UPDATE: The Monroe Street bridge is back open!
FROM THE CITY OF SPOKANE: Stormwater and other utility work on the north end of the Monroe Street Bridge have been completed ahead of schedule, and the bridge will reopen on Friday, June 14 at 5 a.m. in time for the morning commute.
The closure accommodated utility work needed for a project that will manage stormwater from some City streets and streets and other hard surfaces within the Kendall Yards development. The project required significant excavation work at the north end of the bridge.
In an effort to minimize future traffic disruptions on Monroe, City and private utility crews took advantage of the bridge closure to take care of needed repairs and maintenance such as signal and lighting work, installation of a sewer monitoring cellular antenna, and patching.
"Our goal is always to minimize disruptions to businesses, motorists, cyclists and pedestrians by coordinating street and utility projects to keep our streets open," said Jan Quintrall, the City's Business and Developer Services Director. "We appreciate the patience during construction and are pleased to be able to reopen the Monroe Street Bridge ahead of schedule."
The $1.6 million joint City of Spokane-Kendall Yards project will catch stormwater that is currently flowing, untreated, into the Spokane River. It will direct runoff to a retention tank, and then pump it to a treatment area in a new park being built to the west on the Kendall Yards site, called Olmsted Green.
The park will include grass-lined swales that store and filter the stormwater, then percolate it into the ground. This green solution shares stormwater treatment and disposal with a recreational site use. Only the biggest events get much of the park wet for a brief time.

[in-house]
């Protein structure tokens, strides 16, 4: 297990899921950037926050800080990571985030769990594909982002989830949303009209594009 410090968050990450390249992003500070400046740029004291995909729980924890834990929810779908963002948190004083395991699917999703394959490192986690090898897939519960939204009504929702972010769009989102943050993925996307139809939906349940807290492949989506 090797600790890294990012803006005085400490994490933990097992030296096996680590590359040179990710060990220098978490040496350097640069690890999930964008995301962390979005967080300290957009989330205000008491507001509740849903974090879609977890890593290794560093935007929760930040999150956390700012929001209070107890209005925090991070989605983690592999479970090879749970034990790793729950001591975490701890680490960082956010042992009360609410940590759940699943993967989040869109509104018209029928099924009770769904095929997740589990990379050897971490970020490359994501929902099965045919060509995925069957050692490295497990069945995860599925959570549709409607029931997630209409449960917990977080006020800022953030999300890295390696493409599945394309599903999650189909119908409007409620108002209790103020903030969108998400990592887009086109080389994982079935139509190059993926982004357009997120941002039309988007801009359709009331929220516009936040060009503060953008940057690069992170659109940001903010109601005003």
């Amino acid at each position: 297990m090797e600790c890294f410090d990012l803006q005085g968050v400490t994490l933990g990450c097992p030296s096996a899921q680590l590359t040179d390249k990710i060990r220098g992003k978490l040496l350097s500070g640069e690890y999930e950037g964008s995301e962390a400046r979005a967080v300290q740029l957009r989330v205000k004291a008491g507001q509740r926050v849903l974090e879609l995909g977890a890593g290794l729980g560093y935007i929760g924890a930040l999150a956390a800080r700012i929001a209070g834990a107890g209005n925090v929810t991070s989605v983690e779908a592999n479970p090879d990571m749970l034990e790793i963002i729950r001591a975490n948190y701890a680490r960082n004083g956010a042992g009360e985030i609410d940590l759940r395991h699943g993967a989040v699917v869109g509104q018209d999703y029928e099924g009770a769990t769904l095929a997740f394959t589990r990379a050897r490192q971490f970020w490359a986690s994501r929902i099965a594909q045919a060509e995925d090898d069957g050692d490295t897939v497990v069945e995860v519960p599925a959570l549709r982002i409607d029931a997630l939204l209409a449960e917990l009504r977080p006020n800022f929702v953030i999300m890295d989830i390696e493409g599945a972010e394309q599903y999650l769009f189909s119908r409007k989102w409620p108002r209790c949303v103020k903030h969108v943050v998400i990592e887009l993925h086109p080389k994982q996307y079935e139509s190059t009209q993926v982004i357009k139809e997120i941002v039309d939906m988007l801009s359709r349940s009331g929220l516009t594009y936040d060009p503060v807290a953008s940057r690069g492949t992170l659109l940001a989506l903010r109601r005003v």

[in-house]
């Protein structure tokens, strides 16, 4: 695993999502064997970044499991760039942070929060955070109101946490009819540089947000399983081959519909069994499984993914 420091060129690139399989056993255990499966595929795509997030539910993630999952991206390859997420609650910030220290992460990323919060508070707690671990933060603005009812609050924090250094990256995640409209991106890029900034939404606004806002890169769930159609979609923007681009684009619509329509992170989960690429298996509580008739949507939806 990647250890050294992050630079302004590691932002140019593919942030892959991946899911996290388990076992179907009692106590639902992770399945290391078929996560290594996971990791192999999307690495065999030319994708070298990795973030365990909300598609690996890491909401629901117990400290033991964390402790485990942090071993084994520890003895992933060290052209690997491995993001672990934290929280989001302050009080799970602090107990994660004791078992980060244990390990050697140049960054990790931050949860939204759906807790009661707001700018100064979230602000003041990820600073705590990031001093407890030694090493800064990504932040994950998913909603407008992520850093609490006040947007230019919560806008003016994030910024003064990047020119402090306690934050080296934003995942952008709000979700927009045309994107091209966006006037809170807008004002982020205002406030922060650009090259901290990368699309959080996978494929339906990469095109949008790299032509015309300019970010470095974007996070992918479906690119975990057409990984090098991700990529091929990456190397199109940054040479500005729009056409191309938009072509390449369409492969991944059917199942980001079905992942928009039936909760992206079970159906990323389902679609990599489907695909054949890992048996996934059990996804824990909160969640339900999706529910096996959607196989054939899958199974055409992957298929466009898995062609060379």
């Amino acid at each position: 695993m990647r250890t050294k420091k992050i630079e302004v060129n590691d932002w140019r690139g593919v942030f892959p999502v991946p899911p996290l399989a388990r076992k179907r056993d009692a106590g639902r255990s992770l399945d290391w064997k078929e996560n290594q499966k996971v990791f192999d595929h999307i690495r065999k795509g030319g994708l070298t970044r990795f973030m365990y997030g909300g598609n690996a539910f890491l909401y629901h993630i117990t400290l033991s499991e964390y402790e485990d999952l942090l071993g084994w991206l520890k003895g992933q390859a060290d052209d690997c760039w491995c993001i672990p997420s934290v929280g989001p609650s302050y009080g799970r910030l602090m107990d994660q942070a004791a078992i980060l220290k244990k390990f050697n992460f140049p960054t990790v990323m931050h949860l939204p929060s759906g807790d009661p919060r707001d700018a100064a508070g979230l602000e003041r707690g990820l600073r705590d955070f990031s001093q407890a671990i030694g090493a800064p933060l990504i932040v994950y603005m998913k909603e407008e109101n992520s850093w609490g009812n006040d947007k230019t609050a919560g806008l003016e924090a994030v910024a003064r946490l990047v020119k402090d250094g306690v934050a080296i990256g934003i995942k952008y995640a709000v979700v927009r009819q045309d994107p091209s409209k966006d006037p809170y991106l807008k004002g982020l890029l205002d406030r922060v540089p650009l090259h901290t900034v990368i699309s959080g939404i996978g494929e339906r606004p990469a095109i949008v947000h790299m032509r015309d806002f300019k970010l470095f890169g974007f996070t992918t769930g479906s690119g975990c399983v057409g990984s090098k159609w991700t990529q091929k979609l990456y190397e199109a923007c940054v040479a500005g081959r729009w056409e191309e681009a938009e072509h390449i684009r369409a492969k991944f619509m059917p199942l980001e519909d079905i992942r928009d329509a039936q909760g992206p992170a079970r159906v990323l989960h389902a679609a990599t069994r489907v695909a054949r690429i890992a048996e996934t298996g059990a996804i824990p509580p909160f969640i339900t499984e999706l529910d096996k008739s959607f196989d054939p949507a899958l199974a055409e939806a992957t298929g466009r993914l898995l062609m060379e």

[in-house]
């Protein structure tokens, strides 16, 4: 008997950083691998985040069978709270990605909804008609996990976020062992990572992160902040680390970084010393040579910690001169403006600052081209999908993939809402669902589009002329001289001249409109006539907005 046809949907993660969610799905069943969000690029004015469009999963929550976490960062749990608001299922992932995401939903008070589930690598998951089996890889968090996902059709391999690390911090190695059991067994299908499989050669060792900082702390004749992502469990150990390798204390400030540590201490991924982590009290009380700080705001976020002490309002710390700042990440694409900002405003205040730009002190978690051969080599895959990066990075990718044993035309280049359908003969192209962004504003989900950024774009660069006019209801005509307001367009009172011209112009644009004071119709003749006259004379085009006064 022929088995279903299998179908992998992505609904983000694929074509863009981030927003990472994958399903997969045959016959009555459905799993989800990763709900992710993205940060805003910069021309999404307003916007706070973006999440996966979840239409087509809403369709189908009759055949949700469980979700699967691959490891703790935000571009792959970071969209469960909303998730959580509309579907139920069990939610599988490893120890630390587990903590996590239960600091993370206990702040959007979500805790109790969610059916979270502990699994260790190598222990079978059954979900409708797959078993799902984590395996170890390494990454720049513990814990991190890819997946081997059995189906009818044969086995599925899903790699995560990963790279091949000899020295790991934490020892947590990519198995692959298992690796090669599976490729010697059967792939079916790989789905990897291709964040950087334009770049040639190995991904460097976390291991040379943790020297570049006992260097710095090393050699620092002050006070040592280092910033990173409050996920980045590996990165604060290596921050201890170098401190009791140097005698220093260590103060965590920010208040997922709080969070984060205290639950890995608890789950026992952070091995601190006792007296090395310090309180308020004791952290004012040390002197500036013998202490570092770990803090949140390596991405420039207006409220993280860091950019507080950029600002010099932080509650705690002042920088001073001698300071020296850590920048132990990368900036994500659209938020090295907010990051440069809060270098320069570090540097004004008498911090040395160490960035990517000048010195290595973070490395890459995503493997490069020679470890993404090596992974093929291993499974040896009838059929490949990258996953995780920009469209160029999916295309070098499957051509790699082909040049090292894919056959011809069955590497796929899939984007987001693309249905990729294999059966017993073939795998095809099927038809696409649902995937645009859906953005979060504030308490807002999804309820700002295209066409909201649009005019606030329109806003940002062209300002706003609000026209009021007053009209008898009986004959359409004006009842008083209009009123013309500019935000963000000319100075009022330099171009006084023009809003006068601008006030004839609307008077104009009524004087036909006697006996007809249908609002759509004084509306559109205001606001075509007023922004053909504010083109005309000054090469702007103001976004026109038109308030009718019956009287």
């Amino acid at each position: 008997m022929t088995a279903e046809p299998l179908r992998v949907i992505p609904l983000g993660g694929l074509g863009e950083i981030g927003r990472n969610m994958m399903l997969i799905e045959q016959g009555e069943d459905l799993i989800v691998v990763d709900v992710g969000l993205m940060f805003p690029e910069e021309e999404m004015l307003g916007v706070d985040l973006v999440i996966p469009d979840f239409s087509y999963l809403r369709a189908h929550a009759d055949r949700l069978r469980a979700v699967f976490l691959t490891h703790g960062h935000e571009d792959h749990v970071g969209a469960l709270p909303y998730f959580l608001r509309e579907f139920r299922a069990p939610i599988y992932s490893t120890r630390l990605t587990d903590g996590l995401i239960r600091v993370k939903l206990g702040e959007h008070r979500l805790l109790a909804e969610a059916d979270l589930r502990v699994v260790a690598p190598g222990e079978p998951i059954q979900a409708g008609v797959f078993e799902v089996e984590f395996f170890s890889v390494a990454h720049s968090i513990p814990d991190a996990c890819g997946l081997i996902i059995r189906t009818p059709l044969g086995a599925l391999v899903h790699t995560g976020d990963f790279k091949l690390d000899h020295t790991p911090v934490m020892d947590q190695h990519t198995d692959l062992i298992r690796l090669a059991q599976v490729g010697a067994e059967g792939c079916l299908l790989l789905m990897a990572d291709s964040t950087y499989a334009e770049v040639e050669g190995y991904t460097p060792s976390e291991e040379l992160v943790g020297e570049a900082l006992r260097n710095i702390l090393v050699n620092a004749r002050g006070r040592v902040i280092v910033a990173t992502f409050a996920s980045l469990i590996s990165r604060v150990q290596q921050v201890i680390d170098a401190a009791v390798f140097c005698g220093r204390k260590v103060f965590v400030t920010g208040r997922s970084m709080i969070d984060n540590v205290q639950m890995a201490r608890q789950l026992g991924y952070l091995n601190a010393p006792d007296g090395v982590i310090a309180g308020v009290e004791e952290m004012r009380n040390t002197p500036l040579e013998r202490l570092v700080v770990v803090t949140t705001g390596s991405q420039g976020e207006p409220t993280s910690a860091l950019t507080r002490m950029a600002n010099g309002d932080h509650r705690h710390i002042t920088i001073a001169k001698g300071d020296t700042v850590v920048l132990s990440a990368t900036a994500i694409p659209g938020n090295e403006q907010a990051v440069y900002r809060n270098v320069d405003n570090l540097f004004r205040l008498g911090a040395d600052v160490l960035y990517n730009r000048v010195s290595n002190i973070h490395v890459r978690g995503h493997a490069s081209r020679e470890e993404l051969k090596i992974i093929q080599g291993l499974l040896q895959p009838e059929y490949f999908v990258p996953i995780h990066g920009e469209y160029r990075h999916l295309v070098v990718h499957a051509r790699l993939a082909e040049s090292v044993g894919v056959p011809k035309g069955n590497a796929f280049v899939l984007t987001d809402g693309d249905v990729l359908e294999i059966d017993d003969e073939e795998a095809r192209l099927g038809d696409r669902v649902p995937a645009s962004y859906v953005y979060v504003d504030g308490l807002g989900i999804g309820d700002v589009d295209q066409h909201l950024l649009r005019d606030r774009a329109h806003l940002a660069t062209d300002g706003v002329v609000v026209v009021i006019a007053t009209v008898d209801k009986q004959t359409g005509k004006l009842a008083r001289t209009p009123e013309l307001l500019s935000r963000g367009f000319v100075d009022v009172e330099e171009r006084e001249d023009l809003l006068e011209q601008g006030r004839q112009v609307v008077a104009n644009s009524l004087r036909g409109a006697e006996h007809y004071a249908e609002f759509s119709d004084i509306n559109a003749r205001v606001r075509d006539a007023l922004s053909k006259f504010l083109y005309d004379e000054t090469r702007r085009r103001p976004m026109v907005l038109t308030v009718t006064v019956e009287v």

The project is consistent with a new Integrated Clean Water Plan the City is developing to manage stormwater and wastewater that impacts the Spokane River. The plan will prioritize projects based on their positive environmental impact to the river. It will include projects to reduce untreated discharges to the river from both separated storm sewers and combined sanitary and stormwater sewers.
One of the goals of the plan is to incorporate new cost-effective, "green" technologies for managing stormwater on site and reduce the amount flowing into pipes that discharge directly to the river. The Kendall Yards project is a good example of such innovative work.
Others include storm gardens that were built on Lincoln Street on the South Hill and a project on Broadway Avenue near the courthouse that includes pervious pavement and stormwater planters.